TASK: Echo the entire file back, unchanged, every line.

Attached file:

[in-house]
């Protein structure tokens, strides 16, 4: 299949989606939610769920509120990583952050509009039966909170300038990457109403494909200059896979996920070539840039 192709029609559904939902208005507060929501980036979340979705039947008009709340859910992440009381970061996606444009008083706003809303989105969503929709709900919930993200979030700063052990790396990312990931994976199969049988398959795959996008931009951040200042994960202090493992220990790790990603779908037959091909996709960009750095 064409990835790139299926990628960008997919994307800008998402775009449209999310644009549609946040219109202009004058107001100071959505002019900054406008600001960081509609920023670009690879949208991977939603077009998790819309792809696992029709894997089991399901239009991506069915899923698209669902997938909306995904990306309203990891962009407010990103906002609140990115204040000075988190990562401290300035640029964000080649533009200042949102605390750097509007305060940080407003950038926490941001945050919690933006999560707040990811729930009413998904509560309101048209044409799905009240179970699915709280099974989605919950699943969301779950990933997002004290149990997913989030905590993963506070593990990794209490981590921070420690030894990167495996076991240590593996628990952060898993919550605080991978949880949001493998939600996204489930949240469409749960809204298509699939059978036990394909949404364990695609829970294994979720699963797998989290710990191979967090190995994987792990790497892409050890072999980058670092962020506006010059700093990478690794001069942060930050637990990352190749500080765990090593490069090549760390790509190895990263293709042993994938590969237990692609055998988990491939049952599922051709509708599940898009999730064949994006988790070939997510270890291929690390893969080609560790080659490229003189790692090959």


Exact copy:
[in-house]
């Protein structure tokens, strides 16, 4: 299949989606939610769920509120990583952050509009039966909170300038990457109403494909200059896979996920070539840039 192709029609559904939902208005507060929501980036979340979705039947008009709340859910992440009381970061996606444009008083706003809303989105969503929709709900919930993200979030700063052990790396990312990931994976199969049988398959795959996008931009951040200042994960202090493992220990790790990603779908037959091909996709960009750095 064409990835790139299926990628960008997919994307800008998402775009449209999310644009549609946040219109202009004058107001100071959505002019900054406008600001960081509609920023670009690879949208991977939603077009998790819309792809696992029709894997089991399901239009991506069915899923698209669902997938909306995904990306309203990891962009407010990103906002609140990115204040000075988190990562401290300035640029964000080649533009200042949102605390750097509007305060940080407003950038926490941001945050919690933006999560707040990811729930009413998904509560309101048209044409799905009240179970699915709280099974989605919950699943969301779950990933997002004290149990997913989030905590993963506070593990990794209490981590921070420690030894990167495996076991240590593996628990952060898993919550605080991978949880949001493998939600996204489930949240469409749960809204298509699939059978036990394909949404364990695609829970294994979720699963797998989290710990191979967090190995994987792990790497892409050890072999980058670092962020506006010059700093990478690794001069942060930050637990990352190749500080765990090593490069090549760390790509190895990263293709042993994938590969237990692609055998988990491939049952599922051709509708599940898009999730064949994006988790070939997510270890291929690390893969080609560790080659490229003189790692090959």